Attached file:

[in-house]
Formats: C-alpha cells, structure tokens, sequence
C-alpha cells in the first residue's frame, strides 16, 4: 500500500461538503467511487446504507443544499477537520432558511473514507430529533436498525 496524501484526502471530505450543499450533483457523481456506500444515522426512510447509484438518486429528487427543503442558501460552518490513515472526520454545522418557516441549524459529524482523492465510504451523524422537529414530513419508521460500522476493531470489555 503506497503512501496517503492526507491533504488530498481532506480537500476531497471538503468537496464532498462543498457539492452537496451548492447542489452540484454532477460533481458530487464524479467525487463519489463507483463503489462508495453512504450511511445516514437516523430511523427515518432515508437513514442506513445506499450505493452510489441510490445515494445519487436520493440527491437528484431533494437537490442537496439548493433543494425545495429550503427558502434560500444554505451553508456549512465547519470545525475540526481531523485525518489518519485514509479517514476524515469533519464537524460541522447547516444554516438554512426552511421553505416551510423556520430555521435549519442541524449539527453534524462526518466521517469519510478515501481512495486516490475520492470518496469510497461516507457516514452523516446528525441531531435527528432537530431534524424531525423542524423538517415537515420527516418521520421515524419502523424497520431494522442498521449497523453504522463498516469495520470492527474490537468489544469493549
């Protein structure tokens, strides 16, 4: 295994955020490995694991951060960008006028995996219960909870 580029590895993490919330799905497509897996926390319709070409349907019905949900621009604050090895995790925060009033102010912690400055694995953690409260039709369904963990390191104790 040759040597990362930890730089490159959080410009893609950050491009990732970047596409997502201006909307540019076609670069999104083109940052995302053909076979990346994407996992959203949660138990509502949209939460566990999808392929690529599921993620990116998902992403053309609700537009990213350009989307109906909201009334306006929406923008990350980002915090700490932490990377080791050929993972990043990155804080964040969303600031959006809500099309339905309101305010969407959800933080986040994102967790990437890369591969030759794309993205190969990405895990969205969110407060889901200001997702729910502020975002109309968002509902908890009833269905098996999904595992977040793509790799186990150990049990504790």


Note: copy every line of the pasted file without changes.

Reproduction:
[in-house]
Formats: C-alpha cells, structure tokens, sequence
C-alpha cells in the first residue's frame, strides 16, 4: 500500500461538503467511487446504507443544499477537520432558511473514507430529533436498525 496524501484526502471530505450543499450533483457523481456506500444515522426512510447509484438518486429528487427543503442558501460552518490513515472526520454545522418557516441549524459529524482523492465510504451523524422537529414530513419508521460500522476493531470489555 503506497503512501496517503492526507491533504488530498481532506480537500476531497471538503468537496464532498462543498457539492452537496451548492447542489452540484454532477460533481458530487464524479467525487463519489463507483463503489462508495453512504450511511445516514437516523430511523427515518432515508437513514442506513445506499450505493452510489441510490445515494445519487436520493440527491437528484431533494437537490442537496439548493433543494425545495429550503427558502434560500444554505451553508456549512465547519470545525475540526481531523485525518489518519485514509479517514476524515469533519464537524460541522447547516444554516438554512426552511421553505416551510423556520430555521435549519442541524449539527453534524462526518466521517469519510478515501481512495486516490475520492470518496469510497461516507457516514452523516446528525441531531435527528432537530431534524424531525423542524423538517415537515420527516418521520421515524419502523424497520431494522442498521449497523453504522463498516469495520470492527474490537468489544469493549
């Protein structure tokens, strides 16, 4: 295994955020490995694991951060960008006028995996219960909870 580029590895993490919330799905497509897996926390319709070409349907019905949900621009604050090895995790925060009033102010912690400055694995953690409260039709369904963990390191104790 040759040597990362930890730089490159959080410009893609950050491009990732970047596409997502201006909307540019076609670069999104083109940052995302053909076979990346994407996992959203949660138990509502949209939460566990999808392929690529599921993620990116998902992403053309609700537009990213350009989307109906909201009334306006929406923008990350980002915090700490932490990377080791050929993972990043990155804080964040969303600031959006809500099309339905309101305010969407959800933080986040994102967790990437890369591969030759794309993205190969990405895990969205969110407060889901200001997702729910502020975002109309968002509902908890009833269905098996999904595992977040793509790799186990150990049990504790």